The 2017 Northern California wildfires, which have damaged or destroyed over 8,000 homes and buildings, scorched more than 200,000 acres, displaced 100,000 and killed at least 42 people, are, as Governor Jerry Brown put it: “one of the greatest tragedies California has ever faced.”
Photo by tonynetone/Flickr
The scale of this human tragedy is unprecedented but not inexplicable given the increasing number of homes that are being built next to wilderness areas. California is the third-largest state in the country but it’s also heavily populated. Many homes here are situated at what’s called the “wildland-urban interface” — areas where natural landscapes and manmade structure meet, making it easy for wildfires to spread into suburban and ex-urban communities.
What’s more, our changing weather patterns are likely to make such fires more frequent. As Climatewire reported, global warming will make vegetation drier, increase the chance of lightning strikes, extend the warmer seasons and even intensify winds such as the Diablo winds — the dry, nearly hurricane-force winds (also called Santa Ana and Sundowner) that blow from the interior towards the California Bay Area coast during fall. All of these are triggers for wildfires, which have long been a natural part of the California landscape.
Now, with massive re-construction looming after devastating losses, can California re-build with a better plan for the fires that will come again?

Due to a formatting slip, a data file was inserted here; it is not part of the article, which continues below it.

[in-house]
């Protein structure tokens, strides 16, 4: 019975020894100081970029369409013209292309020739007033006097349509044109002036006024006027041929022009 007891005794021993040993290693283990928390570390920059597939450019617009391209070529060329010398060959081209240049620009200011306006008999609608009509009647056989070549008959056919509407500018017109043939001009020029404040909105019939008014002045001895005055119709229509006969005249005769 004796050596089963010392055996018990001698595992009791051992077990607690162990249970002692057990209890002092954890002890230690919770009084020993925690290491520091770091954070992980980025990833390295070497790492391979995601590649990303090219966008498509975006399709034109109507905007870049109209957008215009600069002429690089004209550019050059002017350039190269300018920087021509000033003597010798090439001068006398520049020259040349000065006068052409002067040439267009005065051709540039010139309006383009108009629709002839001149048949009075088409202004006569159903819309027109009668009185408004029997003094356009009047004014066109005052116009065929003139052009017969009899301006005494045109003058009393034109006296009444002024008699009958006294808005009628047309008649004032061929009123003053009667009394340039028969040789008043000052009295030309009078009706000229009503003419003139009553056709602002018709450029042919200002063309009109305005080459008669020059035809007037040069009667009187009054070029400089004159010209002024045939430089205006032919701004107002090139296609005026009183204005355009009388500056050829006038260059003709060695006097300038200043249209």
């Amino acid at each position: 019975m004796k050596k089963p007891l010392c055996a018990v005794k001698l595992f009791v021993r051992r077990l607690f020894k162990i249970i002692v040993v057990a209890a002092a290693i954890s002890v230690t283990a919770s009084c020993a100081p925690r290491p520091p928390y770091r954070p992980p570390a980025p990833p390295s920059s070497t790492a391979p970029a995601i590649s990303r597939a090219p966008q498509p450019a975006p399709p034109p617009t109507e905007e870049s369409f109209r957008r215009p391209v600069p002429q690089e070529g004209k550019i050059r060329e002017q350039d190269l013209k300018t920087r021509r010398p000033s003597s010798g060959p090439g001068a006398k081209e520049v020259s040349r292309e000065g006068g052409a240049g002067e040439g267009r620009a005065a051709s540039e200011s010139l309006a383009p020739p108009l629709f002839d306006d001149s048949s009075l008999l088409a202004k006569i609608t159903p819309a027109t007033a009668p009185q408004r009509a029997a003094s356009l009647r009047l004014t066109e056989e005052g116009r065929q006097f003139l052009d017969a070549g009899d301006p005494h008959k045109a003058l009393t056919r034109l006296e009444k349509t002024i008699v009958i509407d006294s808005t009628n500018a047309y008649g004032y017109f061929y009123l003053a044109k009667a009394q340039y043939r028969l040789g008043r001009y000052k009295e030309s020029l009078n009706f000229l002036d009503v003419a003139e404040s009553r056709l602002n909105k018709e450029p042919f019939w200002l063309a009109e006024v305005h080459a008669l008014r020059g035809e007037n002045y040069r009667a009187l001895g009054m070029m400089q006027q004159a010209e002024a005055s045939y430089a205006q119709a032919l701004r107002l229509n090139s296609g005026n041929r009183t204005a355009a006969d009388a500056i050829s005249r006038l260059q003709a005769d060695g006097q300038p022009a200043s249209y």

Chad Hanson, a forest ecologist who specializes in wildfires in the American West is clear in his response: It’s an enormous mistake to simply rebuild without real introspection. “We have always had fires, even big fires,” says Hanson, who is also the director of Earth Island Institute’s John Muir Project. “These ecosystems need fire, and we have a lot of people living in areas where fires must occur.”
In other words, there’s a reason that fire is one of nature’s key elements. To accept fire’s necessary role in the ecosystem, it has to be thought of as necessary as wind or rain. That’s not to say that immense fires should be allowed to run rampant; rather, Hanson proposes three key steps to help prevent the massive infrastructure destruction of the recent Northern California fires: create a defensible space around homes, make homes more fire-safe, and have a clear evacuation plan in place. These three steps can make living with fire a real possibility, according to Hanson.